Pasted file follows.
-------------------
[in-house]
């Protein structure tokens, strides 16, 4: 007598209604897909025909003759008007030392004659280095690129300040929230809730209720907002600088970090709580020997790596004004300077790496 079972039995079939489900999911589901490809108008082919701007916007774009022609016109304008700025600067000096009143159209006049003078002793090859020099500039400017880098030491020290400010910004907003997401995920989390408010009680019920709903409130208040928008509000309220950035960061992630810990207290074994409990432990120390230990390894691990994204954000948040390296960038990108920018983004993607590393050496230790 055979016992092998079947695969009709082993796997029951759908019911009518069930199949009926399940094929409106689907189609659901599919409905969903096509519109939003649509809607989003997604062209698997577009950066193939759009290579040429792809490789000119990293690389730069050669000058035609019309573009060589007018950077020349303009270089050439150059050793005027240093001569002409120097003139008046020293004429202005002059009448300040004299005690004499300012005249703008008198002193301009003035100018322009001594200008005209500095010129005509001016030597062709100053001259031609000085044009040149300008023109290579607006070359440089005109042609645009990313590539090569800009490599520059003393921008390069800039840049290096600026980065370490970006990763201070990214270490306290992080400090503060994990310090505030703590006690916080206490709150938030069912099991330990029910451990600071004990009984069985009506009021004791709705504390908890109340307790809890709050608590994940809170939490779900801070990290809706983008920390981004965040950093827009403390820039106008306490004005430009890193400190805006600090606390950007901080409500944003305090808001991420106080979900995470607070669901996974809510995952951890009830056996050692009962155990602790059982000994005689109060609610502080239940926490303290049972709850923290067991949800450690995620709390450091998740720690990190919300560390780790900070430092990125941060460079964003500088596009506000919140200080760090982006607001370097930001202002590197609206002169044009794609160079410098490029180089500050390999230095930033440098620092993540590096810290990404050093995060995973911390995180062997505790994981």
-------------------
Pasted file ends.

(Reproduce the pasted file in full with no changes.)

[in-house]
């Protein structure tokens, strides 16, 4: 007598209604897909025909003759008007030392004659280095690129300040929230809730209720907002600088970090709580020997790596004004300077790496 079972039995079939489900999911589901490809108008082919701007916007774009022609016109304008700025600067000096009143159209006049003078002793090859020099500039400017880098030491020290400010910004907003997401995920989390408010009680019920709903409130208040928008509000309220950035960061992630810990207290074994409990432990120390230990390894691990994204954000948040390296960038990108920018983004993607590393050496230790 055979016992092998079947695969009709082993796997029951759908019911009518069930199949009926399940094929409106689907189609659901599919409905969903096509519109939003649509809607989003997604062209698997577009950066193939759009290579040429792809490789000119990293690389730069050669000058035609019309573009060589007018950077020349303009270089050439150059050793005027240093001569002409120097003139008046020293004429202005002059009448300040004299005690004499300012005249703008008198002193301009003035100018322009001594200008005209500095010129005509001016030597062709100053001259031609000085044009040149300008023109290579607006070359440089005109042609645009990313590539090569800009490599520059003393921008390069800039840049290096600026980065370490970006990763201070990214270490306290992080400090503060994990310090505030703590006690916080206490709150938030069912099991330990029910451990600071004990009984069985009506009021004791709705504390908890109340307790809890709050608590994940809170939490779900801070990290809706983008920390981004965040950093827009403390820039106008306490004005430009890193400190805006600090606390950007901080409500944003305090808001991420106080979900995470607070669901996974809510995952951890009830056996050692009962155990602790059982000994005689109060609610502080239940926490303290049972709850923290067991949800450690995620709390450091998740720690990190919300560390780790900070430092990125941060460079964003500088596009506000919140200080760090982006607001370097930001202002590197609206002169044009794609160079410098490029180089500050390999230095930033440098620092993540590096810290990404050093995060995973911390995180062997505790994981």